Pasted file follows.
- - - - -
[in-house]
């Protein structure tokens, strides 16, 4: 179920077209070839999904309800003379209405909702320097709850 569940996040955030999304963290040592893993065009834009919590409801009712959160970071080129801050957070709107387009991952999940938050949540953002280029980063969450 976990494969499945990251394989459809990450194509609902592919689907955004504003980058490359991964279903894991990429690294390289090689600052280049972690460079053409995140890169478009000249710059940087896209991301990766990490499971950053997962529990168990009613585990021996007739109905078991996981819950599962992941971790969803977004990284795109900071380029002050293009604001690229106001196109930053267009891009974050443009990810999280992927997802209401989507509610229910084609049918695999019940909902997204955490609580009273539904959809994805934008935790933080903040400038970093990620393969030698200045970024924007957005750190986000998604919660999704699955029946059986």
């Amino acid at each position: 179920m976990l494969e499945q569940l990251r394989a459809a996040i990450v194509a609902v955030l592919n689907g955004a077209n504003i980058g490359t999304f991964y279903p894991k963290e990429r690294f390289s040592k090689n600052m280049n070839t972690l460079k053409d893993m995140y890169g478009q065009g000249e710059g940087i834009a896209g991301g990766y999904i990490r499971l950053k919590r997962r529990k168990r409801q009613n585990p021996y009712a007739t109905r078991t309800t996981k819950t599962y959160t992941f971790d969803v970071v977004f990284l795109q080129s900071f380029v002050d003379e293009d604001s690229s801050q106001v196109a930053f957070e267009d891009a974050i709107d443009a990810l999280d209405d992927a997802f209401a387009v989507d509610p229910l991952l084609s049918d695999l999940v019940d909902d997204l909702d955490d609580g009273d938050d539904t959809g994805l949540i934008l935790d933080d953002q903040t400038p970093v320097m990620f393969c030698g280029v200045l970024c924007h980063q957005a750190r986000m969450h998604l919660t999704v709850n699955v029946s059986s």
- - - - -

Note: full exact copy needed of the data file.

[in-house]
């Protein structure tokens, strides 16, 4: 179920077209070839999904309800003379209405909702320097709850 569940996040955030999304963290040592893993065009834009919590409801009712959160970071080129801050957070709107387009991952999940938050949540953002280029980063969450 976990494969499945990251394989459809990450194509609902592919689907955004504003980058490359991964279903894991990429690294390289090689600052280049972690460079053409995140890169478009000249710059940087896209991301990766990490499971950053997962529990168990009613585990021996007739109905078991996981819950599962992941971790969803977004990284795109900071380029002050293009604001690229106001196109930053267009891009974050443009990810999280992927997802209401989507509610229910084609049918695999019940909902997204955490609580009273539904959809994805934008935790933080903040400038970093990620393969030698200045970024924007957005750190986000998604919660999704699955029946059986």
């Amino acid at each position: 179920m976990l494969e499945q569940l990251r394989a459809a996040i990450v194509a609902v955030l592919n689907g955004a077209n504003i980058g490359t999304f991964y279903p894991k963290e990429r690294f390289s040592k090689n600052m280049n070839t972690l460079k053409d893993m995140y890169g478009q065009g000249e710059g940087i834009a896209g991301g990766y999904i990490r499971l950053k919590r997962r529990k168990r409801q009613n585990p021996y009712a007739t109905r078991t309800t996981k819950t599962y959160t992941f971790d969803v970071v977004f990284l795109q080129s900071f380029v002050d003379e293009d604001s690229s801050q106001v196109a930053f957070e267009d891009a974050i709107d443009a990810l999280d209405d992927a997802f209401a387009v989507d509610p229910l991952l084609s049918d695999l999940v019940d909902d997204l909702d955490d609580g009273d938050d539904t959809g994805l949540i934008l935790d933080d953002q903040t400038p970093v320097m990620f393969c030698g280029v200045l970024c924007h980063q957005a750190r986000m969450h998604l919660t999704v709850n699955v029946s059986s």